Lost trip to Duluth results in just one tie

Chris Lempesis

DULUTH – Minnesota’s men’s hockey team was 3-7-0 in its last 10 meetings with Duluth.

If there ever was a time the Gophers needed to improve that mark, it was this weekend as the team was trying to show it was better than the six uneven performances it had turned in thus far.

And it didn’t really happen.

Seventh-ranked Minnesota was again plagued by the same things – mainly inconsistency and lack of hustle – that have haunted the team all season. The Gophers earned but a tie in their two-game Western Collegiate Hockey Association set with the Bulldogs. Minnesota tied Duluth 2-2 Friday at the Duluth Entertainment Convention Center before losing 4-3 Saturday.

The Gophers now have a mark of 3-3-2 overall and 3-2-1 in conference play.

“Talent doesn’t beat hard work,” junior forward Ryan Potulny said. “And until we figure that out, we’re going to struggle. We’re going to be a .500 team.”

None of this was more evident than in the second period of Saturday’s game. Trailing 2-1, Minnesota played flat for the majority of the 20 minutes following a less-than-stellar effort in the first period.

Offensively, the Gophers registered just eight shots on goal. Defensively, freshman goaltender Jeff Frazee let in a weak goal when he was beaten by Bulldog forward Andrew Carroll short-side from the bottom of the faceoff circle to his right.

Frazee, who probably should have stopped the shot that led to Duluth’s second goal, also allowed three goals on 16 shots and was pulled in favor of junior Kellen Briggs after the Carroll goal.

Minnesota finally began to play with some desperation in the third period. The Gophers controlled the action, putting 21 shots on goal in the frame.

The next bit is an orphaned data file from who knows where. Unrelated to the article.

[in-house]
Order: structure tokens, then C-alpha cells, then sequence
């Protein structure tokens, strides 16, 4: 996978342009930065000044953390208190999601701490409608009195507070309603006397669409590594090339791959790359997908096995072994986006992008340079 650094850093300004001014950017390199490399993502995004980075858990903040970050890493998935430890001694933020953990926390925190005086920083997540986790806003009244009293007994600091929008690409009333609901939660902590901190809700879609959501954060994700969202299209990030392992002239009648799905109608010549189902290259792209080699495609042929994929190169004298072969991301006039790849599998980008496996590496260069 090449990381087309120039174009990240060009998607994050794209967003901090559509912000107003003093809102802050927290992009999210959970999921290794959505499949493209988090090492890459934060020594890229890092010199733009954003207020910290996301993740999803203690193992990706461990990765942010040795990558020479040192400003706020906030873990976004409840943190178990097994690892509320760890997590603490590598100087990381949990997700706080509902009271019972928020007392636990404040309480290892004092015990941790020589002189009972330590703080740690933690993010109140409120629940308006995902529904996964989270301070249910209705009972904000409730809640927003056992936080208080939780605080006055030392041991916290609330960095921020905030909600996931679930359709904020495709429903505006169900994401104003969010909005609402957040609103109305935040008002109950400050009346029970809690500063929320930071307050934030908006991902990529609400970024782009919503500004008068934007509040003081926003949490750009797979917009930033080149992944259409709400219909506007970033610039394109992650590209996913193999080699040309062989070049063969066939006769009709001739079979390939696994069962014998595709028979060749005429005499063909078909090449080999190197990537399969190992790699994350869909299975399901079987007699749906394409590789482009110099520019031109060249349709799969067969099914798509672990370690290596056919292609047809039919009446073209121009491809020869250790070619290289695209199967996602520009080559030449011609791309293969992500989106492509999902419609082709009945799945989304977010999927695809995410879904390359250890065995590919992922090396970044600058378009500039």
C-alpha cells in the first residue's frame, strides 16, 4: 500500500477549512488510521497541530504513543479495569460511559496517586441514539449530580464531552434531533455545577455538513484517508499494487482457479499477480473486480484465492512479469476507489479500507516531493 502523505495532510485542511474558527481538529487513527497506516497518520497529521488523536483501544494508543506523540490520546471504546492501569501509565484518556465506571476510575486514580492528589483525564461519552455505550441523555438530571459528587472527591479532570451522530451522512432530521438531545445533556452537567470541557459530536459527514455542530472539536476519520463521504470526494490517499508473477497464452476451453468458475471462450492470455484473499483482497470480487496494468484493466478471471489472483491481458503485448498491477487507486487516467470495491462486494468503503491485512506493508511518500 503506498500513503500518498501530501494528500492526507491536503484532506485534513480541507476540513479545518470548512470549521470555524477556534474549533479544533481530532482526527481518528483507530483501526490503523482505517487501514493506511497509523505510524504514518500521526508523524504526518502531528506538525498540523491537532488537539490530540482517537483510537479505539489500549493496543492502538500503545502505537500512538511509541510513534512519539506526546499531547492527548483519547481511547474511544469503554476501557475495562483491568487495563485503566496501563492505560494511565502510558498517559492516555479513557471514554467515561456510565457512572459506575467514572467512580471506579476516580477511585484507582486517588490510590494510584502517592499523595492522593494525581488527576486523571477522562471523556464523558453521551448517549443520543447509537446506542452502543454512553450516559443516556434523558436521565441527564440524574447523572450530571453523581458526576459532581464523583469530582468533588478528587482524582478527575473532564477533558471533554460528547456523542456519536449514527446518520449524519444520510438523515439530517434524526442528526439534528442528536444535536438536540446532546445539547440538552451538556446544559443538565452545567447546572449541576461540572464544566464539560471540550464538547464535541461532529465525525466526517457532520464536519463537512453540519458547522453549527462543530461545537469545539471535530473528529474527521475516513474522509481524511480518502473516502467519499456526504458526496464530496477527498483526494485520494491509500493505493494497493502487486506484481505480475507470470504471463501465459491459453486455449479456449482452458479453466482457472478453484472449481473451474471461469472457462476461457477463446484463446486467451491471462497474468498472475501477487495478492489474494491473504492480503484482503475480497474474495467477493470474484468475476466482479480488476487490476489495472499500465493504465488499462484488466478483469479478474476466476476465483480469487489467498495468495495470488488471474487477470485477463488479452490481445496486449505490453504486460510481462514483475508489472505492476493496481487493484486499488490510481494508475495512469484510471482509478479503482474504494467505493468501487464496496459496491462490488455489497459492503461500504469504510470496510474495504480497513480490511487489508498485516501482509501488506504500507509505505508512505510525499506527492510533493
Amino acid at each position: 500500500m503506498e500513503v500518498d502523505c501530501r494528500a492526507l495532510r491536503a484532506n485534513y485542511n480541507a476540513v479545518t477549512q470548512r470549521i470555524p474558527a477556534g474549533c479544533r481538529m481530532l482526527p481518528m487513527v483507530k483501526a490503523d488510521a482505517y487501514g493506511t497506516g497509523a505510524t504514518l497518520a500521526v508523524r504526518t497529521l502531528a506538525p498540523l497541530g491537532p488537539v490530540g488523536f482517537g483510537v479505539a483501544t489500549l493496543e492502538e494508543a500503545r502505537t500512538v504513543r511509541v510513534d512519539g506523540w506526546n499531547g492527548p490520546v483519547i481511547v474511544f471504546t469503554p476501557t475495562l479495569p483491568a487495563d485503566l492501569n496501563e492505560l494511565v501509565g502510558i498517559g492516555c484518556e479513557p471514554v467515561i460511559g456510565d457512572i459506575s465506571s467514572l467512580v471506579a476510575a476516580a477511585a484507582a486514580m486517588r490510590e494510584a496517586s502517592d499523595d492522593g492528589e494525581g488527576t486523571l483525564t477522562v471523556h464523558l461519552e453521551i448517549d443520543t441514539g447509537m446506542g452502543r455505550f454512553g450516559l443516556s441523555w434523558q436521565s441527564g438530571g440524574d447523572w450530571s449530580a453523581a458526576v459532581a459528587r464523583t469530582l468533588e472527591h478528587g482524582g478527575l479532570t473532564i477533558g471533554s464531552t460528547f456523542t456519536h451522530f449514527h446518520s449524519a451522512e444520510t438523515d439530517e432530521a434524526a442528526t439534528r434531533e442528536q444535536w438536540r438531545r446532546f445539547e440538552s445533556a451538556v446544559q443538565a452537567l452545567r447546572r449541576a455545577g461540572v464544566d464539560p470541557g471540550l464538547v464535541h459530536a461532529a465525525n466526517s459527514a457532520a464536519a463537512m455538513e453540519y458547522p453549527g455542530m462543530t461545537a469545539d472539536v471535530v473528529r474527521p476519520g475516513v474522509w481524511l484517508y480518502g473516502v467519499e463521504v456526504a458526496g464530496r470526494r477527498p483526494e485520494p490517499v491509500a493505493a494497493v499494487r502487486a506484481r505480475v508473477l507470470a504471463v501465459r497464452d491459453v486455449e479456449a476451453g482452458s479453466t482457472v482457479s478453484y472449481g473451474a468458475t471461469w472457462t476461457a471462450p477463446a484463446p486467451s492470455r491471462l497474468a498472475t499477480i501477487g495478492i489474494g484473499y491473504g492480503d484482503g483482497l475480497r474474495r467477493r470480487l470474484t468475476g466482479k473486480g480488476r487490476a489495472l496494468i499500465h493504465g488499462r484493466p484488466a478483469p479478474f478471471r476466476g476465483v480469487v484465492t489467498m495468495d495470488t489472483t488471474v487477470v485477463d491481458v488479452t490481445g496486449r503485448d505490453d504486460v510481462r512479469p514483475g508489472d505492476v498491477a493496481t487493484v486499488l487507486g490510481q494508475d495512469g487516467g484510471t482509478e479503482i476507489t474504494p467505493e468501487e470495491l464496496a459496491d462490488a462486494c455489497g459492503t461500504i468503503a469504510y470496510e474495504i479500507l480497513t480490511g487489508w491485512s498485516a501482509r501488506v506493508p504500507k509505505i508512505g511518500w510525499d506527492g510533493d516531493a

Minnesota cut its deficit to 3-2 on a Potulny goal 2:21 in. But, keeping with the two steps forward, two steps back theme that has plagued the Gophers so far this season, they again fell behind by two goals just 31 seconds later as Carroll netted his second goal of the night.

Potulny then notched his second of the night at 12:32 to make it a 4-3 game, but the momentum from that goal was thwarted 36 seconds later when senior forward Gino Guyer was tagged for two minutes for roughing-contact to the head.

Despite some great scoring opportunities late in the game, Minnesota never was able to even things up.

“Too late, that’s what our performance was,” Potulny said.

“I think we’ve got to start preparing for the game earlier. (We) can’t decide, the third period, you want to try and win a game.”

The Saturday night effort was even more surprising considering that the team was fairly consistent throughout on Friday, the night that’s given the Gophers the most trouble this season.

Briggs, the usual Friday night starter, came up with a lot of key stops – he made 31 in all – and the offense was able to create a lot of good scoring chances. In fact, had it not been for the equally outstanding play of Briggs’ counterpart, Duluth goalie Isaac Reichmuth, Minnesota might have come out with a win.

But the team came out with zero wins in two games, and the Gophers say they know why. And it doesn’t have a whole lot to do with what happens on the weekends.

“I said it before: We have not had a great work ethic in practice,” coach Don Lucia said. “If you don’t Ö you have to develop habits Monday through Thursday if they’re gonna work on Friday and Saturday.”

Potulny and Guyer echoed their coach’s sentiments. Guyer also said that despite the team’s subpar play thus far, the Gophers do not feel things have reached any sort of crisis point.

“It’s not panicking. It’s disappointment right now,” Guyer said. “We’re disappointed in ourselves. We know we’re a better team and we’re a much harder-working team. It just hasn’t happened yet for whatever reason.”

Minnesota also knows that it is running out of time to fix the problems as it tries to keep up with the competition in the always-tough WCHA.

On the flip side, the man who coached the Gophers’ competition this weekend, Duluth’s Scott Sandelin, said he liked some of the things his team showed him.

“Each weekend you build off something,” Sandelin said.

While that might be true for Sandelin’s young team, which has 11 freshmen, building blocks were not nearly as abundant for the Gophers. In fact, from the way the team sounded after Saturday’s defeat, one wonders if they came away with any.

“We’re not playing like a team right now,” Potulny said. “I think we gotta find our identity. We don’t have the swagger that Minnesota Gophers usually have. Usually we walk into a building and we have that swagger; we have that confidence. And we just don’t have it right now.”